Have you ever had one of those days? As a fly fishing guide, I have had so many that I have lost count. From the guy from Colorado who has been fly fishing for 30 years who can't cast 20 feet, all the way to deadly weather that was not mentioned in the forecast. And, of course, you never have a flat on a trailer until the day you are already running late to meet your customers. I know that it happens to everyone because life in general is just mostly chaos that we do out best to control. Sometimes though, I just like to blame all of my daily frustrations on being not just a guide, but a "fly fishing" guide. Yes, tacking on that label comes with a whole other set of problems. But hey; you make your bed and you lie in it.

With that being said, I stumbled across an image earlier that made me start thinking about the woes of being a guide and I started to reminisce of all the days gone by where nothing seemed to go right. But the funny part of the story behind the photo was that on this particular day (note the smile on my face) the event recorded was not only "one of those days" but also the beginning of a wonderful day. So, to kick off 2016, I have decided to share a funny story that could have ended badly, but instead, turned out to be nothing short of spectacular.

With all the rain we have had of late, it is already hard to remember that just a little over a year ago, we were in the middle of one of the worse droughts in history. These conditions had decimated the bait along the Texas coast and fishing was far from what most have come to expect from our bays. It was the fall of 2012 and the fishing had been barely fair in the previous months. But, people wanted to fish and I needed to eat, so we kept on keeping on.

One day I had a sport by name of Neil Stone with me. The weather was perfect and we had high hopes. We left the dock and I chose a point on the compass and opened up the little 25 Yamaha and headed across the bay. As we were nearing our first stop I felt a thud and my engine raced to redline and beyond. I killed the engine and Neil asked what had happened. I replied that it felt like I had spun the hub. I was right, sort of. I had sure enough spun a hub, I spun the whole damn prop right off the shaft.

Now spinning a hub does suck, but usually, you can at least idle back to the dock. I did not even have a wheel so that was a moot point. But, for whatever reason, I was quick on my feet and could still see the bubble trail left from when we were still on plane, so I pulled out my Boga Grip that has an 18 inch tether and float on it and chunked it out behind the boat were the trail ended.

Now this is where my training as a Coast Guard boat coxswain came into play. You see, I was going to treat this lost prop like a man overboard and the float on my Boga was going act as my datum (fixed starting point) and I was going to start an expanding square search pattern. Neil looked at me like I was crazy stumbling around in the calf-deep muck.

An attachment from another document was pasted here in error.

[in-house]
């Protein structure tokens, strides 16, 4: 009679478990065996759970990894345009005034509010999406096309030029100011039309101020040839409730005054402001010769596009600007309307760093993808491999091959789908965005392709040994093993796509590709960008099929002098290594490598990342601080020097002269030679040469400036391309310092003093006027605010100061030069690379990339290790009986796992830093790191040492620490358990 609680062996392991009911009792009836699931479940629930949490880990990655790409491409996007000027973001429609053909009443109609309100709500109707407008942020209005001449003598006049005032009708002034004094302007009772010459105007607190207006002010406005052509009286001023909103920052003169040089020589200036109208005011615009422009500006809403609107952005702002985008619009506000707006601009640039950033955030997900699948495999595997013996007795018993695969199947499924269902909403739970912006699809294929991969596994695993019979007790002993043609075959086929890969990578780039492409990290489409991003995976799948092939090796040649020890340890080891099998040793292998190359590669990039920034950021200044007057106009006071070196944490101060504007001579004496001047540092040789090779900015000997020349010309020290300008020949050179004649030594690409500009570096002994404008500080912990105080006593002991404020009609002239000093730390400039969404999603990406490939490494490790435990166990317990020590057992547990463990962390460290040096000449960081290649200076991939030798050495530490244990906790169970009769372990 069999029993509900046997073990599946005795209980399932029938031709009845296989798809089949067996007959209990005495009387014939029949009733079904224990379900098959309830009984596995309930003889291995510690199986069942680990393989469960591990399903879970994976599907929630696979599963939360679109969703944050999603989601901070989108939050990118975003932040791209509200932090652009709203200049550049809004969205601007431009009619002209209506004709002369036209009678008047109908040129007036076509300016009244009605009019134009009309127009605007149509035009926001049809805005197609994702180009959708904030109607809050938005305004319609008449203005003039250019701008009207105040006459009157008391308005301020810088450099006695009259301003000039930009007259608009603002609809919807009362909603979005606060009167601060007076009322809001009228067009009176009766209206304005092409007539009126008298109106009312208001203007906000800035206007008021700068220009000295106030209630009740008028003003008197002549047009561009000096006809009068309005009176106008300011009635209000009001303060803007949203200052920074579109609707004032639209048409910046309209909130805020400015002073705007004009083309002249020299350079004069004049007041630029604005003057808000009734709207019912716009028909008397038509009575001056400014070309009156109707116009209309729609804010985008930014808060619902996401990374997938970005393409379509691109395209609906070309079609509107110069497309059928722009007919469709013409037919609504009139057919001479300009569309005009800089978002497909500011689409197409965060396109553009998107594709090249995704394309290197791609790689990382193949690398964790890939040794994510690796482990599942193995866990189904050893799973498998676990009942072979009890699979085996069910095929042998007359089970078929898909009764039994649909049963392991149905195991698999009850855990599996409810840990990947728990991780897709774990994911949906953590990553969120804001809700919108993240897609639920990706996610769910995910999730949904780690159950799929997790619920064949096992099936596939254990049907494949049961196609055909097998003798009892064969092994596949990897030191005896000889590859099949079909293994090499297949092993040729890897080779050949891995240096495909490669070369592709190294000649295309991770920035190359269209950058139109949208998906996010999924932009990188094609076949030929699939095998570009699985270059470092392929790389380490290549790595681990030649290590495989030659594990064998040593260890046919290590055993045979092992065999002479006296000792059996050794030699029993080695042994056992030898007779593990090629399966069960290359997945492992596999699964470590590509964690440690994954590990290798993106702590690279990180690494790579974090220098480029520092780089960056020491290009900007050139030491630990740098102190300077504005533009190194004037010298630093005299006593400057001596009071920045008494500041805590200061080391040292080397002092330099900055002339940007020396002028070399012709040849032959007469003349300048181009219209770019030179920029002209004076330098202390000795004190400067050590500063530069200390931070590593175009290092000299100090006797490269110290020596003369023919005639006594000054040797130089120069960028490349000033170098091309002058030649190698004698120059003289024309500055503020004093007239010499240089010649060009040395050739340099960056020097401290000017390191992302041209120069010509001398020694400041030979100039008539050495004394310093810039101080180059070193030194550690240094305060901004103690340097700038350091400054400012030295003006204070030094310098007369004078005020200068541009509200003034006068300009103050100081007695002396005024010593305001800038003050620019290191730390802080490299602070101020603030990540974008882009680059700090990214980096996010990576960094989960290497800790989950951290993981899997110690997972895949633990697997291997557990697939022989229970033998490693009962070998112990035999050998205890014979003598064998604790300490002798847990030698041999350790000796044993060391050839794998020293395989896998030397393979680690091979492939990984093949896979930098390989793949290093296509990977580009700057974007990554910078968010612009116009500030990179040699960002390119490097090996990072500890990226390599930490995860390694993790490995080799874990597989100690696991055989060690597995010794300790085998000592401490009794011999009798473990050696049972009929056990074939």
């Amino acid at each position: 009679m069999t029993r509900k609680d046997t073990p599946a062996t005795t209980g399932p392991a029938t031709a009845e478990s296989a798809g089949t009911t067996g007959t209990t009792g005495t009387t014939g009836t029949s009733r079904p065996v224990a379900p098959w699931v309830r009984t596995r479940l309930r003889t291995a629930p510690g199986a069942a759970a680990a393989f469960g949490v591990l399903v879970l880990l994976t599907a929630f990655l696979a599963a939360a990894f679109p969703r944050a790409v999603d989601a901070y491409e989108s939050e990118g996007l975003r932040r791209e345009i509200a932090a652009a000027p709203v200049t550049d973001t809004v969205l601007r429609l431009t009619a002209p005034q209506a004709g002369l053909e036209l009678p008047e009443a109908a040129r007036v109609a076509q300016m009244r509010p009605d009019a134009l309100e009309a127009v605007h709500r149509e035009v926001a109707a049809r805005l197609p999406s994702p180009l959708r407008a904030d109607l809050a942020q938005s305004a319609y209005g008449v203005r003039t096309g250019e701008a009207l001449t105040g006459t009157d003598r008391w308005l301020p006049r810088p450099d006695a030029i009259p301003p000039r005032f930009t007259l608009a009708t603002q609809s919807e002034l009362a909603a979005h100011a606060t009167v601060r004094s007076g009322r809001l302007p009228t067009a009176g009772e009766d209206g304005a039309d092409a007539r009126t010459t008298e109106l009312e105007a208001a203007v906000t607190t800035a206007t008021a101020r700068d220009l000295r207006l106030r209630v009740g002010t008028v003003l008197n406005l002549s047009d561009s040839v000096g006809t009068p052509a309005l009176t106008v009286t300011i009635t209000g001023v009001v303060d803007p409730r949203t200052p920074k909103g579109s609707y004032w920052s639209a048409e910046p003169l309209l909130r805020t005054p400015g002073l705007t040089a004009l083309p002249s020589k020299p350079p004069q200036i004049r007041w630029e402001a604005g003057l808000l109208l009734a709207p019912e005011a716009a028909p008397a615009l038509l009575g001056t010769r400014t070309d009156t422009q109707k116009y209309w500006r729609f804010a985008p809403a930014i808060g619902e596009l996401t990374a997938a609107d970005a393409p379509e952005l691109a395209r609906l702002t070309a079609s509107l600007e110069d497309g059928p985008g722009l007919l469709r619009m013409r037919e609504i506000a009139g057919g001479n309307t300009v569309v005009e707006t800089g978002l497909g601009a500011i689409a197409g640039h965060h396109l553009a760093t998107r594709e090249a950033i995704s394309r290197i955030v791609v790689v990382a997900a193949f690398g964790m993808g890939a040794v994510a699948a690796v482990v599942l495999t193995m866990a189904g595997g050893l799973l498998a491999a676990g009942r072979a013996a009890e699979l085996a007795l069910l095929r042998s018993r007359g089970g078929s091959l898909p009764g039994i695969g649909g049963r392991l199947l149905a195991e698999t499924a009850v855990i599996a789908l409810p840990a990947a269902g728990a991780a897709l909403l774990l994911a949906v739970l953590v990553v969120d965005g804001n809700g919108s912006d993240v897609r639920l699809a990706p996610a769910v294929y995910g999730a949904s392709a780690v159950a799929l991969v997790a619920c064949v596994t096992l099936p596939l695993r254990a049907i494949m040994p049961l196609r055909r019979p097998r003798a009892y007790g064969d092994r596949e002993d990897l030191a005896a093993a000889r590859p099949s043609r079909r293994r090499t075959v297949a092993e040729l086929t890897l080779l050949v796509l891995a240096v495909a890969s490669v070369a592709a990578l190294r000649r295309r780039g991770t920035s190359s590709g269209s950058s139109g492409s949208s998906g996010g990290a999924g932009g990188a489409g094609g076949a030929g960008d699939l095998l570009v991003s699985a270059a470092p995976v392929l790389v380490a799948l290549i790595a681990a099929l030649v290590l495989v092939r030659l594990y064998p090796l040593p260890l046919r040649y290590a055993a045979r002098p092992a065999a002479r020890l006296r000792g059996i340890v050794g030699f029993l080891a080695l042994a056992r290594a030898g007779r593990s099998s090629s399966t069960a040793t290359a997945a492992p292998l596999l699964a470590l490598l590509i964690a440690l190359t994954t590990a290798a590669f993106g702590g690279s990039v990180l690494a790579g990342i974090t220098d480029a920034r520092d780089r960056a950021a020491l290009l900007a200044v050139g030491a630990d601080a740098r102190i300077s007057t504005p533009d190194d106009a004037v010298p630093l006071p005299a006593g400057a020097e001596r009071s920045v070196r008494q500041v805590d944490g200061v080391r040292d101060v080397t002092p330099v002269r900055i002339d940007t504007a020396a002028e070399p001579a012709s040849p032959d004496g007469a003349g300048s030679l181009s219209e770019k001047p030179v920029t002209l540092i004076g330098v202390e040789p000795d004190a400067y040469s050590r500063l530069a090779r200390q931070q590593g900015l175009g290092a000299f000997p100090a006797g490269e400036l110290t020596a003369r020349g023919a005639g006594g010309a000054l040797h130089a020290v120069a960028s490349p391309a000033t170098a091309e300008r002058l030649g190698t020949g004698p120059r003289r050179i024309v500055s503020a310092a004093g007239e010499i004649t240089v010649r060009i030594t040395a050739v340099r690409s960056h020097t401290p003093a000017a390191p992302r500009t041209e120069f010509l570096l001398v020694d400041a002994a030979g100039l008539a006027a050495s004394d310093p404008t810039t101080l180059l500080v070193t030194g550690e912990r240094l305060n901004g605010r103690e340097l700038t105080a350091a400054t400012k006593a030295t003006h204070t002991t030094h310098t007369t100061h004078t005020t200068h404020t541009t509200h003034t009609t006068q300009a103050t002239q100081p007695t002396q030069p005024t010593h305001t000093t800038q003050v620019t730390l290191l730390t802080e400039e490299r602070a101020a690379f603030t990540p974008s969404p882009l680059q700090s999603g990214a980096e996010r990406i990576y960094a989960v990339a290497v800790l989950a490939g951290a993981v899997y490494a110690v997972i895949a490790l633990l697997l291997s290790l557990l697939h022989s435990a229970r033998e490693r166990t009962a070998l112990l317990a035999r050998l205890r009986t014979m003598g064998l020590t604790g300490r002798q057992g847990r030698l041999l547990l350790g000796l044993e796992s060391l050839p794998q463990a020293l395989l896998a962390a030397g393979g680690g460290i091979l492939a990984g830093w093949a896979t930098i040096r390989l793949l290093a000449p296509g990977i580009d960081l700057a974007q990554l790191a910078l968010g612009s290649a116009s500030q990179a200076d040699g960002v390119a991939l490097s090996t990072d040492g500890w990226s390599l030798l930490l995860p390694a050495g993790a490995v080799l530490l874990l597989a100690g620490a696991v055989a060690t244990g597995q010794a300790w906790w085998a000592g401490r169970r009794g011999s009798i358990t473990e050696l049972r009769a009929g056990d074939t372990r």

After starting and completing two of these "searches" in which I slowly moved from center about 20 feet, the water had become a mud pit and I had lost all hope. "Well, I guess I will call someone to tow us in. But we can pole around and fish until then," I told him. "Sorry about this, never had anything like this happen before."

He was understanding and I jumped up on the platform to begin poling and to have better cell service. Right before pulling out my phone I realized that I had forgotten my Boga Grip lying out in the mud. So, I hopped back overboard and slopped my way over there. And, when I bent over and took hold of the float to lift my Boga from the water, I heard a metal-on-metal clank muffled by the water.

"You have got to be (insert explicative) kidding me!" I shouted. I then reached down into the water to retrieve my lost wheel. To this day I still cannot believe that I tossed that Boga blindly overboard and it landed within inches of a lost prop.

I looked at Neil, shook my head, and said, "Get ready to whack 'em today; I've got on my lucky underwear."

And, let me tell you, what an incredible day it was. Those redfish were not just sniffing and licking the flies, they were devouring, with reckless abandon, anything that landed within two foot of them. It was most certainly a day to remember.

Now, for the icing on the cake, an assortment of electrical cable zip ties make for a decent cotter-key replacement. Well, right up until you put the engine in reverse, which I found out when I arrived back at the dock. But, I was able to fish the wheel out one more time that day and managed to make it down to Coastal Bend Marine to pick up a proper set of washers and a couple of spare cotter-keys.

I guess the whole reason I shared this story is to make a point. The year 2016 is looking pretty crazy and outright scary these days. But when the news gets too much to watch, go tie a fly or two, have a drink and think about that next crawling redfish or pod of redfish. You never know when things are going to get a lot better.

Happy New Year... and stuff like that.